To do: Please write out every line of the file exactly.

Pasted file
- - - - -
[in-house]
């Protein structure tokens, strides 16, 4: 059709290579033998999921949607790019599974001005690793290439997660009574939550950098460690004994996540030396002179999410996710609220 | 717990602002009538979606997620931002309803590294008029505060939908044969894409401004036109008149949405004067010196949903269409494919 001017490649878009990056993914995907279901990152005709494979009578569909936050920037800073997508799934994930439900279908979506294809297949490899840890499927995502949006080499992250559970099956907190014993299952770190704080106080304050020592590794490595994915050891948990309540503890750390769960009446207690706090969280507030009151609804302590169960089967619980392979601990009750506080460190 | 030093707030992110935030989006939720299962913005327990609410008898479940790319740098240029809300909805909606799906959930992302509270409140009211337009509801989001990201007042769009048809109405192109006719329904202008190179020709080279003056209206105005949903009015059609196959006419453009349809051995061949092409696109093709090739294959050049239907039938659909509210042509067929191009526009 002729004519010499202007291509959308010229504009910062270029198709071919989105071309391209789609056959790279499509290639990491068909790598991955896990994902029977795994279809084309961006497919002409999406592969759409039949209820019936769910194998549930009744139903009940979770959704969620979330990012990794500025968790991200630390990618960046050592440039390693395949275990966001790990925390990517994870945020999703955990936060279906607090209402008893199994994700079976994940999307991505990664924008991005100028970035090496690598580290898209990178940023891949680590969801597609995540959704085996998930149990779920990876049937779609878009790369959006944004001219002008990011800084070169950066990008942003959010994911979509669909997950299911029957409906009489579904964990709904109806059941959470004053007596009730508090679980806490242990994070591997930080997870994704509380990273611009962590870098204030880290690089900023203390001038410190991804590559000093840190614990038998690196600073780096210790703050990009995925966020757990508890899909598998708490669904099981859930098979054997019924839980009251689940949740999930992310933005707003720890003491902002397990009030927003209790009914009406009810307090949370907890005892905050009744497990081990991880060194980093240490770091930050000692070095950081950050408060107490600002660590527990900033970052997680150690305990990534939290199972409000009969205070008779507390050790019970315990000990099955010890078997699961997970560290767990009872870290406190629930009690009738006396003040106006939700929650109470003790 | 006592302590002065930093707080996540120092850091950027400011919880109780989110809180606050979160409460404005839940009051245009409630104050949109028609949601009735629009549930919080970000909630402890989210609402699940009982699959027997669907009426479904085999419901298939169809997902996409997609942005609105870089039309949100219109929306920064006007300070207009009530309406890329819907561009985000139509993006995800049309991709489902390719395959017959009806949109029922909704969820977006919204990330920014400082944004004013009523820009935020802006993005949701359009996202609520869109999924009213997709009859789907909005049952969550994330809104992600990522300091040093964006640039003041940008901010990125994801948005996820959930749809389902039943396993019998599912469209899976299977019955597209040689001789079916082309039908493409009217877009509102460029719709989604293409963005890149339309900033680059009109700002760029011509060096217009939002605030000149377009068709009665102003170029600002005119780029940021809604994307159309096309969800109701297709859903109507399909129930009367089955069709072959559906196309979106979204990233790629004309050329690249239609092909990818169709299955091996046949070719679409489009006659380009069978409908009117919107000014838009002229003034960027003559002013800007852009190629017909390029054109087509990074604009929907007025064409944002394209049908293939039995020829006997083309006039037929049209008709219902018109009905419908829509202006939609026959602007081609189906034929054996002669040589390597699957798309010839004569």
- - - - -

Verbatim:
[in-house]
């Protein structure tokens, strides 16, 4: 059709290579033998999921949607790019599974001005690793290439997660009574939550950098460690004994996540030396002179999410996710609220 | 717990602002009538979606997620931002309803590294008029505060939908044969894409401004036109008149949405004067010196949903269409494919 001017490649878009990056993914995907279901990152005709494979009578569909936050920037800073997508799934994930439900279908979506294809297949490899840890499927995502949006080499992250559970099956907190014993299952770190704080106080304050020592590794490595994915050891948990309540503890750390769960009446207690706090969280507030009151609804302590169960089967619980392979601990009750506080460190 | 030093707030992110935030989006939720299962913005327990609410008898479940790319740098240029809300909805909606799906959930992302509270409140009211337009509801989001990201007042769009048809109405192109006719329904202008190179020709080279003056209206105005949903009015059609196959006419453009349809051995061949092409696109093709090739294959050049239907039938659909509210042509067929191009526009 002729004519010499202007291509959308010229504009910062270029198709071919989105071309391209789609056959790279499509290639990491068909790598991955896990994902029977795994279809084309961006497919002409999406592969759409039949209820019936769910194998549930009744139903009940979770959704969620979330990012990794500025968790991200630390990618960046050592440039390693395949275990966001790990925390990517994870945020999703955990936060279906607090209402008893199994994700079976994940999307991505990664924008991005100028970035090496690598580290898209990178940023891949680590969801597609995540959704085996998930149990779920990876049937779609878009790369959006944004001219002008990011800084070169950066990008942003959010994911979509669909997950299911029957409906009489579904964990709904109806059941959470004053007596009730508090679980806490242990994070591997930080997870994704509380990273611009962590870098204030880290690089900023203390001038410190991804590559000093840190614990038998690196600073780096210790703050990009995925966020757990508890899909598998708490669904099981859930098979054997019924839980009251689940949740999930992310933005707003720890003491902002397990009030927003209790009914009406009810307090949370907890005892905050009744497990081990991880060194980093240490770091930050000692070095950081950050408060107490600002660590527990900033970052997680150690305990990534939290199972409000009969205070008779507390050790019970315990000990099955010890078997699961997970560290767990009872870290406190629930009690009738006396003040106006939700929650109470003790 | 006592302590002065930093707080996540120092850091950027400011919880109780989110809180606050979160409460404005839940009051245009409630104050949109028609949601009735629009549930919080970000909630402890989210609402699940009982699959027997669907009426479904085999419901298939169809997902996409997609942005609105870089039309949100219109929306920064006007300070207009009530309406890329819907561009985000139509993006995800049309991709489902390719395959017959009806949109029922909704969820977006919204990330920014400082944004004013009523820009935020802006993005949701359009996202609520869109999924009213997709009859789907909005049952969550994330809104992600990522300091040093964006640039003041940008901010990125994801948005996820959930749809389902039943396993019998599912469209899976299977019955597209040689001789079916082309039908493409009217877009509102460029719709989604293409963005890149339309900033680059009109700002760029011509060096217009939002605030000149377009068709009665102003170029600002005119780029940021809604994307159309096309969800109701297709859903109507399909129930009367089955069709072959559906196309979106979204990233790629004309050329690249239609092909990818169709299955091996046949070719679409489009006659380009069978409908009117919107000014838009002229003034960027003559002013800007852009190629017909390029054109087509990074604009929907007025064409944002394209049908293939039995020829006997083309006039037929049209008709219902018109009905419908829509202006939609026959602007081609189906034929054996002669040589390597699957798309010839004569």